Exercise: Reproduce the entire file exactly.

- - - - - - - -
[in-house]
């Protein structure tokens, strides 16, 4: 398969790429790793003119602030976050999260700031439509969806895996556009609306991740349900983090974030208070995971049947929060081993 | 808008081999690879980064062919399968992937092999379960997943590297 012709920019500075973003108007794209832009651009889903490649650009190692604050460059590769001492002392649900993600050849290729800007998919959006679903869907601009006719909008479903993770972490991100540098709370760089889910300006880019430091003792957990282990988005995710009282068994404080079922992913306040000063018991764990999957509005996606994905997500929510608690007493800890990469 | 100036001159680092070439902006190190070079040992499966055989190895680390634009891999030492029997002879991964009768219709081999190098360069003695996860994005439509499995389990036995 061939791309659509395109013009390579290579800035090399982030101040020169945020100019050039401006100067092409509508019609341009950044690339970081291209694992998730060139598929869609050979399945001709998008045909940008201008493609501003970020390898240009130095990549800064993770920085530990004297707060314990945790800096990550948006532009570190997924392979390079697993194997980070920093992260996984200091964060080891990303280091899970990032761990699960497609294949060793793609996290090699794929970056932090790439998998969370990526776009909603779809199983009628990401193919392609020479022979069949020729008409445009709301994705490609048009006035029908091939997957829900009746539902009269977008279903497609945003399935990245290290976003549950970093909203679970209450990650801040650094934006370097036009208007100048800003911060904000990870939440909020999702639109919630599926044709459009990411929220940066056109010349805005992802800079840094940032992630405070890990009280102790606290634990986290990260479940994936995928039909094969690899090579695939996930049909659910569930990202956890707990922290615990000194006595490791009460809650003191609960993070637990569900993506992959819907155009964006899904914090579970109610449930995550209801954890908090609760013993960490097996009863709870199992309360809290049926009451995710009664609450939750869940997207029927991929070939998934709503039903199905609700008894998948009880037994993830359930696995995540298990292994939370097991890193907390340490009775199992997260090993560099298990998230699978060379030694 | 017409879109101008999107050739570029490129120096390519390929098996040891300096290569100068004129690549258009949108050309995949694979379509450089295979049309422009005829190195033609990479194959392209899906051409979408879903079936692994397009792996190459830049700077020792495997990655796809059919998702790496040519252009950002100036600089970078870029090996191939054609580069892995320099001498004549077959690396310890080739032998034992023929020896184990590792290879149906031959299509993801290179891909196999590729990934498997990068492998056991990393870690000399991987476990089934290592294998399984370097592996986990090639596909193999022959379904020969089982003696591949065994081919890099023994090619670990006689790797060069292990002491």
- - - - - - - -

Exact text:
[in-house]
């Protein structure tokens, strides 16, 4: 398969790429790793003119602030976050999260700031439509969806895996556009609306991740349900983090974030208070995971049947929060081993 | 808008081999690879980064062919399968992937092999379960997943590297 012709920019500075973003108007794209832009651009889903490649650009190692604050460059590769001492002392649900993600050849290729800007998919959006679903869907601009006719909008479903993770972490991100540098709370760089889910300006880019430091003792957990282990988005995710009282068994404080079922992913306040000063018991764990999957509005996606994905997500929510608690007493800890990469 | 100036001159680092070439902006190190070079040992499966055989190895680390634009891999030492029997002879991964009768219709081999190098360069003695996860994005439509499995389990036995 061939791309659509395109013009390579290579800035090399982030101040020169945020100019050039401006100067092409509508019609341009950044690339970081291209694992998730060139598929869609050979399945001709998008045909940008201008493609501003970020390898240009130095990549800064993770920085530990004297707060314990945790800096990550948006532009570190997924392979390079697993194997980070920093992260996984200091964060080891990303280091899970990032761990699960497609294949060793793609996290090699794929970056932090790439998998969370990526776009909603779809199983009628990401193919392609020479022979069949020729008409445009709301994705490609048009006035029908091939997957829900009746539902009269977008279903497609945003399935990245290290976003549950970093909203679970209450990650801040650094934006370097036009208007100048800003911060904000990870939440909020999702639109919630599926044709459009990411929220940066056109010349805005992802800079840094940032992630405070890990009280102790606290634990986290990260479940994936995928039909094969690899090579695939996930049909659910569930990202956890707990922290615990000194006595490791009460809650003191609960993070637990569900993506992959819907155009964006899904914090579970109610449930995550209801954890908090609760013993960490097996009863709870199992309360809290049926009451995710009664609450939750869940997207029927991929070939998934709503039903199905609700008894998948009880037994993830359930696995995540298990292994939370097991890193907390340490009775199992997260090993560099298990998230699978060379030694 | 017409879109101008999107050739570029490129120096390519390929098996040891300096290569100068004129690549258009949108050309995949694979379509450089295979049309422009005829190195033609990479194959392209899906051409979408879903079936692994397009792996190459830049700077020792495997990655796809059919998702790496040519252009950002100036600089970078870029090996191939054609580069892995320099001498004549077959690396310890080739032998034992023929020896184990590792290879149906031959299509993801290179891909196999590729990934498997990068492998056991990393870690000399991987476990089934290592294998399984370097592996986990090639596909193999022959379904020969089982003696591949065994081919890099023994090619670990006689790797060069292990002491």